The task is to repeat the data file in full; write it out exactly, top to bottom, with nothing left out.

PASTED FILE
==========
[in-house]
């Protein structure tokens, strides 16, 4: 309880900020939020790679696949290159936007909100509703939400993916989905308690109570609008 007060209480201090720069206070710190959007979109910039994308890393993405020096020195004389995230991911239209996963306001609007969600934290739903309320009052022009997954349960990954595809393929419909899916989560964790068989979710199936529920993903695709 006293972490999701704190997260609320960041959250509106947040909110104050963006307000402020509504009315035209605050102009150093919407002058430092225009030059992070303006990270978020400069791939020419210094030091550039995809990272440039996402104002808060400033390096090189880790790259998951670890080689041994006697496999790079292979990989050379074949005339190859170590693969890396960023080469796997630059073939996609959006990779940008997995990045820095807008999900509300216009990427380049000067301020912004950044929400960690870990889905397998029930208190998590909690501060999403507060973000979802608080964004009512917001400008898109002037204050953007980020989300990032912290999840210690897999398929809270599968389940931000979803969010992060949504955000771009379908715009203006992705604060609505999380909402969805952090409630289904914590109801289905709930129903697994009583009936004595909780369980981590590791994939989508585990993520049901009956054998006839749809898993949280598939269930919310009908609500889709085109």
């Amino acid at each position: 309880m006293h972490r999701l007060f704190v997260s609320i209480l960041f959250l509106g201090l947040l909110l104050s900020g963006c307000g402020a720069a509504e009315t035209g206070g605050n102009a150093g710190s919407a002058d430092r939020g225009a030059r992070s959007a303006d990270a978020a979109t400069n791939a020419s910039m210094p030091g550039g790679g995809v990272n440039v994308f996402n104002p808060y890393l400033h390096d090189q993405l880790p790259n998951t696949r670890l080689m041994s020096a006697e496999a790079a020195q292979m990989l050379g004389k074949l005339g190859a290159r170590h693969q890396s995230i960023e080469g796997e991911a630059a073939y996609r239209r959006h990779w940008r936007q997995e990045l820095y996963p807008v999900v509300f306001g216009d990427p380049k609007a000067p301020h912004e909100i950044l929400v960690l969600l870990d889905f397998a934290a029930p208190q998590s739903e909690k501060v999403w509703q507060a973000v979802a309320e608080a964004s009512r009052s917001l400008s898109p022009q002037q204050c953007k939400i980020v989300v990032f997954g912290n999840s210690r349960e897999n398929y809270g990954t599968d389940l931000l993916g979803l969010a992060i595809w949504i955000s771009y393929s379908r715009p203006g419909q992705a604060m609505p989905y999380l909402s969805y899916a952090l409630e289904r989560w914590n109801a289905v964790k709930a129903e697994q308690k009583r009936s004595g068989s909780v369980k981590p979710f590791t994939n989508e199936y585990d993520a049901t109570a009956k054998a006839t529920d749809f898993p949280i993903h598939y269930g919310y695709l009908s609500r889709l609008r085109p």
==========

[in-house]
């Protein structure tokens, strides 16, 4: 309880900020939020790679696949290159936007909100509703939400993916989905308690109570609008 007060209480201090720069206070710190959007979109910039994308890393993405020096020195004389995230991911239209996963306001609007969600934290739903309320009052022009997954349960990954595809393929419909899916989560964790068989979710199936529920993903695709 006293972490999701704190997260609320960041959250509106947040909110104050963006307000402020509504009315035209605050102009150093919407002058430092225009030059992070303006990270978020400069791939020419210094030091550039995809990272440039996402104002808060400033390096090189880790790259998951670890080689041994006697496999790079292979990989050379074949005339190859170590693969890396960023080469796997630059073939996609959006990779940008997995990045820095807008999900509300216009990427380049000067301020912004950044929400960690870990889905397998029930208190998590909690501060999403507060973000979802608080964004009512917001400008898109002037204050953007980020989300990032912290999840210690897999398929809270599968389940931000979803969010992060949504955000771009379908715009203006992705604060609505999380909402969805952090409630289904914590109801289905709930129903697994009583009936004595909780369980981590590791994939989508585990993520049901009956054998006839749809898993949280598939269930919310009908609500889709085109």
């Amino acid at each position: 309880m006293h972490r999701l007060f704190v997260s609320i209480l960041f959250l509106g201090l947040l909110l104050s900020g963006c307000g402020a720069a509504e009315t035209g206070g605050n102009a150093g710190s919407a002058d430092r939020g225009a030059r992070s959007a303006d990270a978020a979109t400069n791939a020419s910039m210094p030091g550039g790679g995809v990272n440039v994308f996402n104002p808060y890393l400033h390096d090189q993405l880790p790259n998951t696949r670890l080689m041994s020096a006697e496999a790079a020195q292979m990989l050379g004389k074949l005339g190859a290159r170590h693969q890396s995230i960023e080469g796997e991911a630059a073939y996609r239209r959006h990779w940008r936007q997995e990045l820095y996963p807008v999900v509300f306001g216009d990427p380049k609007a000067p301020h912004e909100i950044l929400v960690l969600l870990d889905f397998a934290a029930p208190q998590s739903e909690k501060v999403w509703q507060a973000v979802a309320e608080a964004s009512r009052s917001l400008s898109p022009q002037q204050c953007k939400i980020v989300v990032f997954g912290n999840s210690r349960e897999n398929y809270g990954t599968d389940l931000l993916g979803l969010a992060i595809w949504i955000s771009y393929s379908r715009p203006g419909q992705a604060m609505p989905y999380l909402s969805y899916a952090l409630e289904r989560w914590n109801a289905v964790k709930a129903e697994q308690k009583r009936s004595g068989s909780v369980k981590p979710f590791t994939n989508e199936y585990d993520a049901t109570a009956k054998a006839t529920d749809f898993p949280i993903h598939y269930g919310y695709l009908s609500r889709l609008r085109p």